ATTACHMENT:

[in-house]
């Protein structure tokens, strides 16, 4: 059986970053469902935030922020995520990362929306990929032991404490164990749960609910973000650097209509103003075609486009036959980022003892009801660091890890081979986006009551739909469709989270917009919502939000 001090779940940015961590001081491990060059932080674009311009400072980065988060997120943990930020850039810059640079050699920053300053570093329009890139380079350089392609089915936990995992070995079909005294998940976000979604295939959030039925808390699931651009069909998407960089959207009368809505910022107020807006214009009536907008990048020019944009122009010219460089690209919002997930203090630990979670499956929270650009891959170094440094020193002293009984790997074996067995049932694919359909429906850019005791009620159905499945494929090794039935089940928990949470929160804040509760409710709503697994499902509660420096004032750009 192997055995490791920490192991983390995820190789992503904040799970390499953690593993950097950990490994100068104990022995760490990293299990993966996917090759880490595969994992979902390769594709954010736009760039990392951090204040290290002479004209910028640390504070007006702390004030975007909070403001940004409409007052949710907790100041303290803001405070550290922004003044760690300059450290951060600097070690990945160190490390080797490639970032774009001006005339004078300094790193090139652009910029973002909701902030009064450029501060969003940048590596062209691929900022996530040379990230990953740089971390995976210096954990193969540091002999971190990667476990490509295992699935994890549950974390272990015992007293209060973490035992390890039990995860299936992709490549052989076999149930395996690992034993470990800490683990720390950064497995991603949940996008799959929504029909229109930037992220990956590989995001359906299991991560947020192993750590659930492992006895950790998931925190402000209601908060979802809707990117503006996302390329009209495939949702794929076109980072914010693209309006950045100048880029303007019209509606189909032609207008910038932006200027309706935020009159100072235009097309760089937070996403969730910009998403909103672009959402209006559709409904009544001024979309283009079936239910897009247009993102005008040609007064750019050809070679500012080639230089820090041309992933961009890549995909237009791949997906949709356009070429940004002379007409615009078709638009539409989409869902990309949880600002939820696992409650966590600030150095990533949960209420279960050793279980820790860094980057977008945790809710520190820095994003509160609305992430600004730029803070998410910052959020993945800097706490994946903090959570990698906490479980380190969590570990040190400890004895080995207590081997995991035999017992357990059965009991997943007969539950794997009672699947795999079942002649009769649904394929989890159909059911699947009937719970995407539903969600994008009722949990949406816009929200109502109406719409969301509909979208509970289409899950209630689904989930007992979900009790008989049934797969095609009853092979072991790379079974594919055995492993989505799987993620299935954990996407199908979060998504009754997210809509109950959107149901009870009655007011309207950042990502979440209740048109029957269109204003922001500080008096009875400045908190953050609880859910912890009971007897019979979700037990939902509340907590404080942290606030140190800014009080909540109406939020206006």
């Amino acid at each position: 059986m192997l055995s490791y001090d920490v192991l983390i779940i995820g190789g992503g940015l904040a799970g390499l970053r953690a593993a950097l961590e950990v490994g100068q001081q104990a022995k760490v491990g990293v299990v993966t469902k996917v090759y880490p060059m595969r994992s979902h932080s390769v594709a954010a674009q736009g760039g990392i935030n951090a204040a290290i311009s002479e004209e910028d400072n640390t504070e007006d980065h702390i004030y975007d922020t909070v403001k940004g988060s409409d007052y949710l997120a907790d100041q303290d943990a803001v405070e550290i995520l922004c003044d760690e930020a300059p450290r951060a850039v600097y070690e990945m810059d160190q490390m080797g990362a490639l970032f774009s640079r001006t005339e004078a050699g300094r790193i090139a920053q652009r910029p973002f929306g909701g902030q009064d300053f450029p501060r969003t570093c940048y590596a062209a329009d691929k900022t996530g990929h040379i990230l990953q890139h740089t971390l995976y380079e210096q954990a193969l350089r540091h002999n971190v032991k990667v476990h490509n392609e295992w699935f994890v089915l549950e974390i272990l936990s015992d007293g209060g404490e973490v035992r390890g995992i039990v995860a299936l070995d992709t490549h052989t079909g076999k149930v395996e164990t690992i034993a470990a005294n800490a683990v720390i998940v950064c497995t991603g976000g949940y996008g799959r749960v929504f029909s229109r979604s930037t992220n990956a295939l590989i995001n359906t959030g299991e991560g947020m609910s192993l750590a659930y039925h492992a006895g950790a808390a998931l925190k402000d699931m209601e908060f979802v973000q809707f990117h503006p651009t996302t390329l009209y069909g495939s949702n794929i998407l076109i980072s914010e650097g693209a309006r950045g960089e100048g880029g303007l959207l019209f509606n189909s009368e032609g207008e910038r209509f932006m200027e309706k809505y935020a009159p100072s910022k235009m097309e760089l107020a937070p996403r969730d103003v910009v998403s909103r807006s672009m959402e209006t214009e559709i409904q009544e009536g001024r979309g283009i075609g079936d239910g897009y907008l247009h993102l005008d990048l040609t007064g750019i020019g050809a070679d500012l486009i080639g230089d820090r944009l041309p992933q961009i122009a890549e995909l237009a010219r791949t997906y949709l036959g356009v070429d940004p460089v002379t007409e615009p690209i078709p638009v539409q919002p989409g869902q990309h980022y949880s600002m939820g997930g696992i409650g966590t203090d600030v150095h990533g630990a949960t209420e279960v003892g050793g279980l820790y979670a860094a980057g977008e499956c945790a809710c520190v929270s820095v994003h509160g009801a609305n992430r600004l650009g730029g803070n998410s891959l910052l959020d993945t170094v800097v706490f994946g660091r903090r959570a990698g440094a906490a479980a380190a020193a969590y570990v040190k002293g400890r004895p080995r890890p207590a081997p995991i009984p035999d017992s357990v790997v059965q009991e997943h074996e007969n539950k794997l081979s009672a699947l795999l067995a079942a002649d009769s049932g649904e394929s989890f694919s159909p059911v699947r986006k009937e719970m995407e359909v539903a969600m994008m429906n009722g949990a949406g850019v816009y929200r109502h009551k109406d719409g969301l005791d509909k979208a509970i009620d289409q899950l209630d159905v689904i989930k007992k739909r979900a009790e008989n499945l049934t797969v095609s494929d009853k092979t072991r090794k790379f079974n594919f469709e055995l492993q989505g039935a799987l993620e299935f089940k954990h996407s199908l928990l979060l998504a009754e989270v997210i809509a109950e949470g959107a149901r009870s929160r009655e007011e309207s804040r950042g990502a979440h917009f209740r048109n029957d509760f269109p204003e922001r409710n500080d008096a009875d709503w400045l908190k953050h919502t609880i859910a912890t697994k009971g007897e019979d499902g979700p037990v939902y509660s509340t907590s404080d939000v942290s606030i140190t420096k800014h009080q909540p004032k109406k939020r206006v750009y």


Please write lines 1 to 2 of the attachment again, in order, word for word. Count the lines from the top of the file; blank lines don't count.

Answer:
[in-house]
């Protein structure tokens, strides 16, 4: 059986970053469902935030922020995520990362929306990929032991404490164990749960609910973000650097209509103003075609486009036959980022003892009801660091890890081979986006009551739909469709989270917009919502939000 001090779940940015961590001081491990060059932080674009311009400072980065988060997120943990930020850039810059640079050699920053300053570093329009890139380079350089392609089915936990995992070995079909005294998940976000979604295939959030039925808390699931651009069909998407960089959207009368809505910022107020807006214009009536907008990048020019944009122009010219460089690209919002997930203090630990979670499956929270650009891959170094440094020193002293009984790997074996067995049932694919359909429906850019005791009620159905499945494929090794039935089940928990949470929160804040509760409710709503697994499902509660420096004032750009 192997055995490791920490192991983390995820190789992503904040799970390499953690593993950097950990490994100068104990022995760490990293299990993966996917090759880490595969994992979902390769594709954010736009760039990392951090204040290290002479004209910028640390504070007006702390004030975007909070403001940004409409007052949710907790100041303290803001405070550290922004003044760690300059450290951060600097070690990945160190490390080797490639970032774009001006005339004078300094790193090139652009910029973002909701902030009064450029501060969003940048590596062209691929900022996530040379990230990953740089971390995976210096954990193969540091002999971190990667476990490509295992699935994890549950974390272990015992007293209060973490035992390890039990995860299936992709490549052989076999149930395996690992034993470990800490683990720390950064497995991603949940996008799959929504029909229109930037992220990956590989995001359906299991991560947020192993750590659930492992006895950790998931925190402000209601908060979802809707990117503006996302390329009209495939949702794929076109980072914010693209309006950045100048880029303007019209509606189909032609207008910038932006200027309706935020009159100072235009097309760089937070996403969730910009998403909103672009959402209006559709409904009544001024979309283009079936239910897009247009993102005008040609007064750019050809070679500012080639230089820090041309992933961009890549995909237009791949997906949709356009070429940004002379007409615009078709638009539409989409869902990309949880600002939820696992409650966590600030150095990533949960209420279960050793279980820790860094980057977008945790809710520190820095994003509160609305992430600004730029803070998410910052959020993945800097706490994946903090959570990698906490479980380190969590570990040190400890004895080995207590081997995991035999017992357990059965009991997943007969539950794997009672699947795999079942002649009769649904394929989890159909059911699947009937719970995407539903969600994008009722949990949406816009929200109502109406719409969301509909979208509970289409899950209630689904989930007992979900009790008989049934797969095609009853092979072991790379079974594919055995492993989505799987993620299935954990996407199908979060998504009754997210809509109950959107149901009870009655007011309207950042990502979440209740048109029957269109204003922001500080008096009875400045908190953050609880859910912890009971007897019979979700037990939902509340907590404080942290606030140190800014009080909540109406939020206006």